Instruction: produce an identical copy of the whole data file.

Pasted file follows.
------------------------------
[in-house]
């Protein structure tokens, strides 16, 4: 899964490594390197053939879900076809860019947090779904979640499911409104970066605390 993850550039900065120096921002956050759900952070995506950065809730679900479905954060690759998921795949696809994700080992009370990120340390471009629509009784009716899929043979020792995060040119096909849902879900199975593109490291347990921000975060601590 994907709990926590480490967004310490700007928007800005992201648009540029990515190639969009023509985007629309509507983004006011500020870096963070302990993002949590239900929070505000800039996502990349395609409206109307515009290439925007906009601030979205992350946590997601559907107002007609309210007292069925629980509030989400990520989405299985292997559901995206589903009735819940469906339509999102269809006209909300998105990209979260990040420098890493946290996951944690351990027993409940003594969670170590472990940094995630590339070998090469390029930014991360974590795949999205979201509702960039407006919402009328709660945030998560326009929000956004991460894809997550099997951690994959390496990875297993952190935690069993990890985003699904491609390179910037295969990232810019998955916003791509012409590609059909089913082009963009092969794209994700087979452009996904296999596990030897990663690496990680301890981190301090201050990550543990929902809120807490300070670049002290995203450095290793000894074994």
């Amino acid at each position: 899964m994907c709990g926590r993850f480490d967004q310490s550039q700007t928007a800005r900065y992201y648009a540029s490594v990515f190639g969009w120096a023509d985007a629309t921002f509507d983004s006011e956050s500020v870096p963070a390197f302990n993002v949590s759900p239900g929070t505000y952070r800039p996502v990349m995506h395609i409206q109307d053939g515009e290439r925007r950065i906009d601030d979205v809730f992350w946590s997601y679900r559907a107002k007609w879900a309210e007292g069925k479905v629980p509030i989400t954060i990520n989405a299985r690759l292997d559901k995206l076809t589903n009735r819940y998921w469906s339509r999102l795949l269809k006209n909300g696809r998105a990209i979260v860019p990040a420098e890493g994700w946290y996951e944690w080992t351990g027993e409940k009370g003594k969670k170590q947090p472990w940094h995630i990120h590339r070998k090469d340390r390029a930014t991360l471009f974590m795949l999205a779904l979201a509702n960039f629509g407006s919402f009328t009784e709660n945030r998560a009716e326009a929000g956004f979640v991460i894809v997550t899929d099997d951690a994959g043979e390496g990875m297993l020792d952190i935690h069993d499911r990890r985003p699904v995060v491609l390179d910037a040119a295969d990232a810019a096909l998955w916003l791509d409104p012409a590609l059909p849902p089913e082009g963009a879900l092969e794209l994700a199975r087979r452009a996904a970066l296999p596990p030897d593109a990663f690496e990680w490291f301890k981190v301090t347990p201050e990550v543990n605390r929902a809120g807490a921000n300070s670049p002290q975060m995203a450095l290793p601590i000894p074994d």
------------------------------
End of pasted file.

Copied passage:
[in-house]
């Protein structure tokens, strides 16, 4: 899964490594390197053939879900076809860019947090779904979640499911409104970066605390 993850550039900065120096921002956050759900952070995506950065809730679900479905954060690759998921795949696809994700080992009370990120340390471009629509009784009716899929043979020792995060040119096909849902879900199975593109490291347990921000975060601590 994907709990926590480490967004310490700007928007800005992201648009540029990515190639969009023509985007629309509507983004006011500020870096963070302990993002949590239900929070505000800039996502990349395609409206109307515009290439925007906009601030979205992350946590997601559907107002007609309210007292069925629980509030989400990520989405299985292997559901995206589903009735819940469906339509999102269809006209909300998105990209979260990040420098890493946290996951944690351990027993409940003594969670170590472990940094995630590339070998090469390029930014991360974590795949999205979201509702960039407006919402009328709660945030998560326009929000956004991460894809997550099997951690994959390496990875297993952190935690069993990890985003699904491609390179910037295969990232810019998955916003791509012409590609059909089913082009963009092969794209994700087979452009996904296999596990030897990663690496990680301890981190301090201050990550543990929902809120807490300070670049002290995203450095290793000894074994």
């Amino acid at each position: 899964m994907c709990g926590r993850f480490d967004q310490s550039q700007t928007a800005r900065y992201y648009a540029s490594v990515f190639g969009w120096a023509d985007a629309t921002f509507d983004s006011e956050s500020v870096p963070a390197f302990n993002v949590s759900p239900g929070t505000y952070r800039p996502v990349m995506h395609i409206q109307d053939g515009e290439r925007r950065i906009d601030d979205v809730f992350w946590s997601y679900r559907a107002k007609w879900a309210e007292g069925k479905v629980p509030i989400t954060i990520n989405a299985r690759l292997d559901k995206l076809t589903n009735r819940y998921w469906s339509r999102l795949l269809k006209n909300g696809r998105a990209i979260v860019p990040a420098e890493g994700w946290y996951e944690w080992t351990g027993e409940k009370g003594k969670k170590q947090p472990w940094h995630i990120h590339r070998k090469d340390r390029a930014t991360l471009f974590m795949l999205a779904l979201a509702n960039f629509g407006s919402f009328t009784e709660n945030r998560a009716e326009a929000g956004f979640v991460i894809v997550t899929d099997d951690a994959g043979e390496g990875m297993l020792d952190i935690h069993d499911r990890r985003p699904v995060v491609l390179d910037a040119a295969d990232a810019a096909l998955w916003l791509d409104p012409a590609l059909p849902p089913e082009g963009a879900l092969e794209l994700a199975r087979r452009a996904a970066l296999p596990p030897d593109a990663f690496e990680w490291f301890k981190v301090t347990p201050e990550v543990n605390r929902a809120g807490a921000n300070s670049p002290q975060m995203a450095l290793p601590i000894p074994d």